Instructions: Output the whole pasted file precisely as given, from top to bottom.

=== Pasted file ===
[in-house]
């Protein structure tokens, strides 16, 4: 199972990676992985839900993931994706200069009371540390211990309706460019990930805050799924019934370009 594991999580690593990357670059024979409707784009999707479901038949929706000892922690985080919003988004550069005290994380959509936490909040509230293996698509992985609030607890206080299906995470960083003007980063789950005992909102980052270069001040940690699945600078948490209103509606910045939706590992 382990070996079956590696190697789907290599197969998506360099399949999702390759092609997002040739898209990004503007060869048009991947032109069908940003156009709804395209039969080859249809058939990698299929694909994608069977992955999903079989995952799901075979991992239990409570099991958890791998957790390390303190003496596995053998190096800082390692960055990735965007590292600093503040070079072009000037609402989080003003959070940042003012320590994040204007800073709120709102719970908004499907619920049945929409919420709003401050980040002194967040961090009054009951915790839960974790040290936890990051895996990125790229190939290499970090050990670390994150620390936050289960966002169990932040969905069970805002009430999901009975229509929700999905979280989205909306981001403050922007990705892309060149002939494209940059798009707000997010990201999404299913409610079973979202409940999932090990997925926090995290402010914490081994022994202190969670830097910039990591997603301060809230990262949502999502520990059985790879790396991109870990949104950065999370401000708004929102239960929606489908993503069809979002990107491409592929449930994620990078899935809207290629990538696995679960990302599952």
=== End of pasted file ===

[in-house]
């Protein structure tokens, strides 16, 4: 199972990676992985839900993931994706200069009371540390211990309706460019990930805050799924019934370009 594991999580690593990357670059024979409707784009999707479901038949929706000892922690985080919003988004550069005290994380959509936490909040509230293996698509992985609030607890206080299906995470960083003007980063789950005992909102980052270069001040940690699945600078948490209103509606910045939706590992 382990070996079956590696190697789907290599197969998506360099399949999702390759092609997002040739898209990004503007060869048009991947032109069908940003156009709804395209039969080859249809058939990698299929694909994608069977992955999903079989995952799901075979991992239990409570099991958890791998957790390390303190003496596995053998190096800082390692960055990735965007590292600093503040070079072009000037609402989080003003959070940042003012320590994040204007800073709120709102719970908004499907619920049945929409919420709003401050980040002194967040961090009054009951915790839960974790040290936890990051895996990125790229190939290499970090050990670390994150620390936050289960966002169990932040969905069970805002009430999901009975229509929700999905979280989205909306981001403050922007990705892309060149002939494209940059798009707000997010990201999404299913409610079973979202409940999932090990997925926090995290402010914490081994022994202190969670830097910039990591997603301060809230990262949502999502520990059985790879790396991109870990949104950065999370401000708004929102239960929606489908993503069809979002990107491409592929449930994620990078899935809207290629990538696995679960990302599952």